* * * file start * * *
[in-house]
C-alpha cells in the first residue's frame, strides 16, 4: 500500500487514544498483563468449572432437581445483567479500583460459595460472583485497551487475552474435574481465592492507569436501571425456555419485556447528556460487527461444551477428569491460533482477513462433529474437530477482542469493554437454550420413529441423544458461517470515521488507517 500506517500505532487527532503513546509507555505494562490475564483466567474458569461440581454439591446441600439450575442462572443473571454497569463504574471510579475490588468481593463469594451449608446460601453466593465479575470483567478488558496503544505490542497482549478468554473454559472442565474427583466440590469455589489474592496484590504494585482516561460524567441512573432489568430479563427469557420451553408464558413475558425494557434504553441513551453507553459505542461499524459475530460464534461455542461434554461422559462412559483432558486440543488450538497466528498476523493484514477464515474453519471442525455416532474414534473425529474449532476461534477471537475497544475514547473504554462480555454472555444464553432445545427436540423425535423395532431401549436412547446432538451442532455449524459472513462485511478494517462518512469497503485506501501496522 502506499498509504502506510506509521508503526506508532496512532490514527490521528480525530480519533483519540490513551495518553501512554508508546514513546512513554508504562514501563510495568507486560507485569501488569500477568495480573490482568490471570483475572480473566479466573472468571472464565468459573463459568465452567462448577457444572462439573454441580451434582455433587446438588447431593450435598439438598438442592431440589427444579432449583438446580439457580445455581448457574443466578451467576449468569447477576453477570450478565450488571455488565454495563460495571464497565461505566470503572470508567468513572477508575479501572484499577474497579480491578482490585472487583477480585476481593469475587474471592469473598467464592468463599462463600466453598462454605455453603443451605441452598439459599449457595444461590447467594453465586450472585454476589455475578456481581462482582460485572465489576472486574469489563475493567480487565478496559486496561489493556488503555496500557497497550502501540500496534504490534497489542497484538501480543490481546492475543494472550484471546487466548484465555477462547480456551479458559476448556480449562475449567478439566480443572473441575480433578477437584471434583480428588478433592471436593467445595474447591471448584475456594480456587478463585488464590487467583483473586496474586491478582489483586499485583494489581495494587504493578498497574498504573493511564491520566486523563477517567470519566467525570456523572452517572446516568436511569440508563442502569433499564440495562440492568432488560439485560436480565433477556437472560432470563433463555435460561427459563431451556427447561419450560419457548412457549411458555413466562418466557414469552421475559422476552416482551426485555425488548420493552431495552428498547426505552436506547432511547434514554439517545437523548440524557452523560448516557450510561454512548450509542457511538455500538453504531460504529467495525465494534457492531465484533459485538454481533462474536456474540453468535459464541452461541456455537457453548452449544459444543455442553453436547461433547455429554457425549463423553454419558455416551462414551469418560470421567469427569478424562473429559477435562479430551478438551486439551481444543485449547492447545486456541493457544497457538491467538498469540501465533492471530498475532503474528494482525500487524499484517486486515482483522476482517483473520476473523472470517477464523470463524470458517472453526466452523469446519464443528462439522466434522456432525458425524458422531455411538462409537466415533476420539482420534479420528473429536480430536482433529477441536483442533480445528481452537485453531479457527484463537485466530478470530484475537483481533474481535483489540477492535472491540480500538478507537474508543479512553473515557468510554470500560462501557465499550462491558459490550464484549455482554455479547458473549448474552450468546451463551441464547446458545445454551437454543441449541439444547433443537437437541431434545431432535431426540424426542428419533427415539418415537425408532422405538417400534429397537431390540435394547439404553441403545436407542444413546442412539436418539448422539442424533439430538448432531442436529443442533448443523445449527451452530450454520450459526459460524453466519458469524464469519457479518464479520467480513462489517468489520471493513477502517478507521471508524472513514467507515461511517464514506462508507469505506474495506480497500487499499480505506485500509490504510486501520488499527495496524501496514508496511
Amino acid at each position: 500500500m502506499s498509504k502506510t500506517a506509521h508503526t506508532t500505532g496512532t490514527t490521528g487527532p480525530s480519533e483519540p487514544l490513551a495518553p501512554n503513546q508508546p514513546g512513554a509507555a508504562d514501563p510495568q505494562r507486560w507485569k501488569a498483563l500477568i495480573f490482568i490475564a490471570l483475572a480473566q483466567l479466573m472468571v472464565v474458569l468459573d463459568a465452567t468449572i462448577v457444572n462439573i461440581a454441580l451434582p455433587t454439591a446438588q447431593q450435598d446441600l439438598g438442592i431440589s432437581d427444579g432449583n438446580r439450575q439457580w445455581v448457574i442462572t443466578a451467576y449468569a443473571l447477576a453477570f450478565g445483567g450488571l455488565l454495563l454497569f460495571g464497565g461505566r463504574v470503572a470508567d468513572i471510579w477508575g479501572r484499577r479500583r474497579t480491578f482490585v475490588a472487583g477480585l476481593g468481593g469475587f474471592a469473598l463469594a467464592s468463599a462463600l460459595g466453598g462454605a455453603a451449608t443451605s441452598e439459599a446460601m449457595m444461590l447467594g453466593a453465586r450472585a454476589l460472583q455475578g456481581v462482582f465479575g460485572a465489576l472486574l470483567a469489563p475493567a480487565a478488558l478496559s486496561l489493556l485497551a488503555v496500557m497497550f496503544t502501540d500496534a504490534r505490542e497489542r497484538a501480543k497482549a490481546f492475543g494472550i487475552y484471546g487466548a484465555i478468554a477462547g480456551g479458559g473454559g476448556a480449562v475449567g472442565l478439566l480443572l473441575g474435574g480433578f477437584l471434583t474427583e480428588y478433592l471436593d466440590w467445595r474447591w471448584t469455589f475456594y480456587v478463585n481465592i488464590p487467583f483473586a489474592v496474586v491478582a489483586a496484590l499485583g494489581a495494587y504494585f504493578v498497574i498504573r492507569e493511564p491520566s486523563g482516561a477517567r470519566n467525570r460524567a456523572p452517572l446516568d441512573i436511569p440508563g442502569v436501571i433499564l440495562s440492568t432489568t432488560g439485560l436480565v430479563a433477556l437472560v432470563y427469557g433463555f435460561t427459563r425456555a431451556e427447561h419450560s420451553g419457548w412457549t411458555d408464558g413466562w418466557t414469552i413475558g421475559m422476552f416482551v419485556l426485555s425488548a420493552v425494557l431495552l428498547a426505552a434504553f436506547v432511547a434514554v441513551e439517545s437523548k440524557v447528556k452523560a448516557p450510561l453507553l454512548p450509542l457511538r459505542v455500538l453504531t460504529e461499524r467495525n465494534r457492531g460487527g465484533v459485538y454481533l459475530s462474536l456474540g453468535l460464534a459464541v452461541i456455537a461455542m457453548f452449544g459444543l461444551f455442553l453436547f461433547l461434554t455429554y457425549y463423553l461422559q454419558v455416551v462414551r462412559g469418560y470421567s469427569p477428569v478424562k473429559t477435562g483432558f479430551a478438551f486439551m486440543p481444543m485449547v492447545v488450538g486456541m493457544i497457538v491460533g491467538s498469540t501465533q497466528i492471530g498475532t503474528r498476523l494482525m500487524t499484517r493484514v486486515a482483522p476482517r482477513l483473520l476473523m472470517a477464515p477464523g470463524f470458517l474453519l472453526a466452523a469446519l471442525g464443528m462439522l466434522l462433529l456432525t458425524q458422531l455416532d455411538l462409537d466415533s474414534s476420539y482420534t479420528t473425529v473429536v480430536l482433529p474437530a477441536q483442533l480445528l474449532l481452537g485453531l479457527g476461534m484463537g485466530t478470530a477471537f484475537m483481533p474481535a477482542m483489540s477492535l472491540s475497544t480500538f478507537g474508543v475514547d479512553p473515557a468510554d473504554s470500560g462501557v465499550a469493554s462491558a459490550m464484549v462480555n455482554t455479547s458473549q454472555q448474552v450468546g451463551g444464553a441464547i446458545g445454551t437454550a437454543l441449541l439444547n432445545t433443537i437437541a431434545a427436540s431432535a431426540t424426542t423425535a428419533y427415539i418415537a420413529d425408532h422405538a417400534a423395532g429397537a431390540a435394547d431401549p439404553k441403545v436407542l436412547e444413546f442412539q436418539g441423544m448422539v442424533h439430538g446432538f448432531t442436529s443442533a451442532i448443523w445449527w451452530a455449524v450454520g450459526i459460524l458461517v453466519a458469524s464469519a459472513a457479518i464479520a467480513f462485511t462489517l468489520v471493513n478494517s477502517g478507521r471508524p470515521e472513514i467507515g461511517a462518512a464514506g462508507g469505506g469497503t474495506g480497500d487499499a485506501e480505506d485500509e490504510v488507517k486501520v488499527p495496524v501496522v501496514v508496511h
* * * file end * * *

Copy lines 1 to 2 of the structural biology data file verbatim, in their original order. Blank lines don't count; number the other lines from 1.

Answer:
[in-house]
C-alpha cells in the first residue's frame, strides 16, 4: 500500500487514544498483563468449572432437581445483567479500583460459595460472583485497551487475552474435574481465592492507569436501571425456555419485556447528556460487527461444551477428569491460533482477513462433529474437530477482542469493554437454550420413529441423544458461517470515521488507517 500506517500505532487527532503513546509507555505494562490475564483466567474458569461440581454439591446441600439450575442462572443473571454497569463504574471510579475490588468481593463469594451449608446460601453466593465479575470483567478488558496503544505490542497482549478468554473454559472442565474427583466440590469455589489474592496484590504494585482516561460524567441512573432489568430479563427469557420451553408464558413475558425494557434504553441513551453507553459505542461499524459475530460464534461455542461434554461422559462412559483432558486440543488450538497466528498476523493484514477464515474453519471442525455416532474414534473425529474449532476461534477471537475497544475514547473504554462480555454472555444464553432445545427436540423425535423395532431401549436412547446432538451442532455449524459472513462485511478494517462518512469497503485506501501496522 502506499498509504502506510506509521508503526506508532496512532490514527490521528480525530480519533483519540490513551495518553501512554508508546514513546512513554508504562514501563510495568507486560507485569501488569500477568495480573490482568490471570483475572480473566479466573472468571472464565468459573463459568465452567462448577457444572462439573454441580451434582455433587446438588447431593450435598439438598438442592431440589427444579432449583438446580439457580445455581448457574443466578451467576449468569447477576453477570450478565450488571455488565454495563460495571464497565461505566470503572470508567468513572477508575479501572484499577474497579480491578482490585472487583477480585476481593469475587474471592469473598467464592468463599462463600466453598462454605455453603443451605441452598439459599449457595444461590447467594453465586450472585454476589455475578456481581462482582460485572465489576472486574469489563475493567480487565478496559486496561489493556488503555496500557497497550502501540500496534504490534497489542497484538501480543490481546492475543494472550484471546487466548484465555477462547480456551479458559476448556480449562475449567478439566480443572473441575480433578477437584471434583480428588478433592471436593467445595474447591471448584475456594480456587478463585488464590487467583483473586496474586491478582489483586499485583494489581495494587504493578498497574498504573493511564491520566486523563477517567470519566467525570456523572452517572446516568436511569440508563442502569433499564440495562440492568432488560439485560436480565433477556437472560432470563433463555435460561427459563431451556427447561419450560419457548412457549411458555413466562418466557414469552421475559422476552416482551426485555425488548420493552431495552428498547426505552436506547432511547434514554439517545437523548440524557452523560448516557450510561454512548450509542457511538455500538453504531460504529467495525465494534457492531465484533459485538454481533462474536456474540453468535459464541452461541456455537457453548452449544459444543455442553453436547461433547455429554457425549463423553454419558455416551462414551469418560470421567469427569478424562473429559477435562479430551478438551486439551481444543485449547492447545486456541493457544497457538491467538498469540501465533492471530498475532503474528494482525500487524499484517486486515482483522476482517483473520476473523472470517477464523470463524470458517472453526466452523469446519464443528462439522466434522456432525458425524458422531455411538462409537466415533476420539482420534479420528473429536480430536482433529477441536483442533480445528481452537485453531479457527484463537485466530478470530484475537483481533474481535483489540477492535472491540480500538478507537474508543479512553473515557468510554470500560462501557465499550462491558459490550464484549455482554455479547458473549448474552450468546451463551441464547446458545445454551437454543441449541439444547433443537437437541431434545431432535431426540424426542428419533427415539418415537425408532422405538417400534429397537431390540435394547439404553441403545436407542444413546442412539436418539448422539442424533439430538448432531442436529443442533448443523445449527451452530450454520450459526459460524453466519458469524464469519457479518464479520467480513462489517468489520471493513477502517478507521471508524472513514467507515461511517464514506462508507469505506474495506480497500487499499480505506485500509490504510486501520488499527495496524501496514508496511